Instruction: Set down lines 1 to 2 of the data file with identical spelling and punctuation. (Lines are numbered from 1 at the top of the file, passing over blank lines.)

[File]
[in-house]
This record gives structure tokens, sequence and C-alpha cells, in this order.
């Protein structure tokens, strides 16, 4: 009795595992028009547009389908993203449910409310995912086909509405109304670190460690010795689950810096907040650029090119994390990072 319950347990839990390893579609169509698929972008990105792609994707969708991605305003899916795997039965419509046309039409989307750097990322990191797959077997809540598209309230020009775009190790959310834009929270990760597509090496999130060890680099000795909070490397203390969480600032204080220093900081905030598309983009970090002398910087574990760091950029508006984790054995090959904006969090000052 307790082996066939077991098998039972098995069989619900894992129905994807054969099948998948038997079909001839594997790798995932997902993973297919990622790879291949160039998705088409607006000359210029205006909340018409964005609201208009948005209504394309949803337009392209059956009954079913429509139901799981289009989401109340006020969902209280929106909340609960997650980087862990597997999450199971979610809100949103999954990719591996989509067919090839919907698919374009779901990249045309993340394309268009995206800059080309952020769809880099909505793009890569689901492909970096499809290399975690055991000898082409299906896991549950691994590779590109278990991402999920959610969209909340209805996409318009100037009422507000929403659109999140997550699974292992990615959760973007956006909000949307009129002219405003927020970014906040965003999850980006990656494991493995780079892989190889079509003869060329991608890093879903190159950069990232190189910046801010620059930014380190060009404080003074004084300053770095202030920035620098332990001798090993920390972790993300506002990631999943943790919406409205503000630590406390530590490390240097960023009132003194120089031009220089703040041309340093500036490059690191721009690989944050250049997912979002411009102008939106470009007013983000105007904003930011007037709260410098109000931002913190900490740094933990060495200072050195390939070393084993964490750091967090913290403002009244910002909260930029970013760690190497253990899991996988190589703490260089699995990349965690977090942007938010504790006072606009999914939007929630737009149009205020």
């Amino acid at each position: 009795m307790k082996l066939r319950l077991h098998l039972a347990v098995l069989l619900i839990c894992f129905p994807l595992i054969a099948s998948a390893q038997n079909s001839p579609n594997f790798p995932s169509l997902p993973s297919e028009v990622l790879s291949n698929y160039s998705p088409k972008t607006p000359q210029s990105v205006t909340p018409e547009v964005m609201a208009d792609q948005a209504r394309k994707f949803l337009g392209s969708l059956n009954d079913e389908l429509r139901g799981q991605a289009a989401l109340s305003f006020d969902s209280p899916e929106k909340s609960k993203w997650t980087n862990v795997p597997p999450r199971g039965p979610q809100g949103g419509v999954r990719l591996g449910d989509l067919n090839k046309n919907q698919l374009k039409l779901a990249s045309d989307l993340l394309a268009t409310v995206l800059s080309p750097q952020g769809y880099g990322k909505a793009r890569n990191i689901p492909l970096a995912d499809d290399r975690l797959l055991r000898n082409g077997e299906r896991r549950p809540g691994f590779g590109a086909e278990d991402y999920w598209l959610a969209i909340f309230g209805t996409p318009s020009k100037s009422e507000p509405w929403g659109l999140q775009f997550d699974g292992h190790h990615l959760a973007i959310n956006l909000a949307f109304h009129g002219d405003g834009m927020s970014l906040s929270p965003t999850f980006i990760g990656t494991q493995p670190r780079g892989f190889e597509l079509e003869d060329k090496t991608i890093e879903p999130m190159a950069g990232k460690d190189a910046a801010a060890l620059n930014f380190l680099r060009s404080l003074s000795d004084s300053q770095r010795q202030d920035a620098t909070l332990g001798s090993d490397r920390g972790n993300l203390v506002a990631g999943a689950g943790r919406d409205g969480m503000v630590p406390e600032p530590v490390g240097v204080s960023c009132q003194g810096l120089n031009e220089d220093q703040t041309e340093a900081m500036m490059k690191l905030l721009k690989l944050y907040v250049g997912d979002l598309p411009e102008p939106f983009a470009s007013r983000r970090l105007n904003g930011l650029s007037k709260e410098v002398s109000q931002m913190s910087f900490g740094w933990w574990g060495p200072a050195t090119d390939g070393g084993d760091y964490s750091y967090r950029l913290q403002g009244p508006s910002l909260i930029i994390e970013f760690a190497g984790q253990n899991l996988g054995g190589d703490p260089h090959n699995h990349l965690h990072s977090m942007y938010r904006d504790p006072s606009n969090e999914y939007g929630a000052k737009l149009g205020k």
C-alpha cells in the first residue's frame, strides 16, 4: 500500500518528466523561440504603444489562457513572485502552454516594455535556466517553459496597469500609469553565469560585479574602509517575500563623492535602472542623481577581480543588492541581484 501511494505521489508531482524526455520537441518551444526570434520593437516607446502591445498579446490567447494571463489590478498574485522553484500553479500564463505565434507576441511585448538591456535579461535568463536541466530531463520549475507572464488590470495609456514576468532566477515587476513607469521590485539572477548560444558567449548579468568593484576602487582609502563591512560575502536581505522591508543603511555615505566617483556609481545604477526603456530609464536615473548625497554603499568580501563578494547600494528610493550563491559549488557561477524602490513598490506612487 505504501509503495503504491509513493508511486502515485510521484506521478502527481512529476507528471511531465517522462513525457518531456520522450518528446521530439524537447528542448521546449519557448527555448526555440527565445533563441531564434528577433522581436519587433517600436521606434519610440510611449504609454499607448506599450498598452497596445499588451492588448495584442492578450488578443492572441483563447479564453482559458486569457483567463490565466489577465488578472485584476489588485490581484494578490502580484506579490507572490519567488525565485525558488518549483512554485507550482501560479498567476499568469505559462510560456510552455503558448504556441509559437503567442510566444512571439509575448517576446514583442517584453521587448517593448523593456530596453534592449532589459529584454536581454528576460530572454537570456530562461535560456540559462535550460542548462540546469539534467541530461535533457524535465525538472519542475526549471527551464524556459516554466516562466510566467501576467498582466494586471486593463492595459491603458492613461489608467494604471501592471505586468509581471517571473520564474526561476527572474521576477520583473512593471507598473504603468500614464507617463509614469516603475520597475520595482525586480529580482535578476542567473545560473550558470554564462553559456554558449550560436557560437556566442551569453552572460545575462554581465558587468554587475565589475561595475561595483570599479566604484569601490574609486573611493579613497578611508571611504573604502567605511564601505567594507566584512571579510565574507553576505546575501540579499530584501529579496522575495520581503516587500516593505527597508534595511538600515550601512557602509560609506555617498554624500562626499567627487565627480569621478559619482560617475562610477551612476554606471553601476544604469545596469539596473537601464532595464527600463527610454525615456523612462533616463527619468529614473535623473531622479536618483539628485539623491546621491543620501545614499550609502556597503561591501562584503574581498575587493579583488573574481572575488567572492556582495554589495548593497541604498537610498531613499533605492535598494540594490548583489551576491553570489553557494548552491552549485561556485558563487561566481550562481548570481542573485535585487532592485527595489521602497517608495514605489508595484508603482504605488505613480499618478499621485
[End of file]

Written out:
[in-house]
This record gives structure tokens, sequence and C-alpha cells, in this order.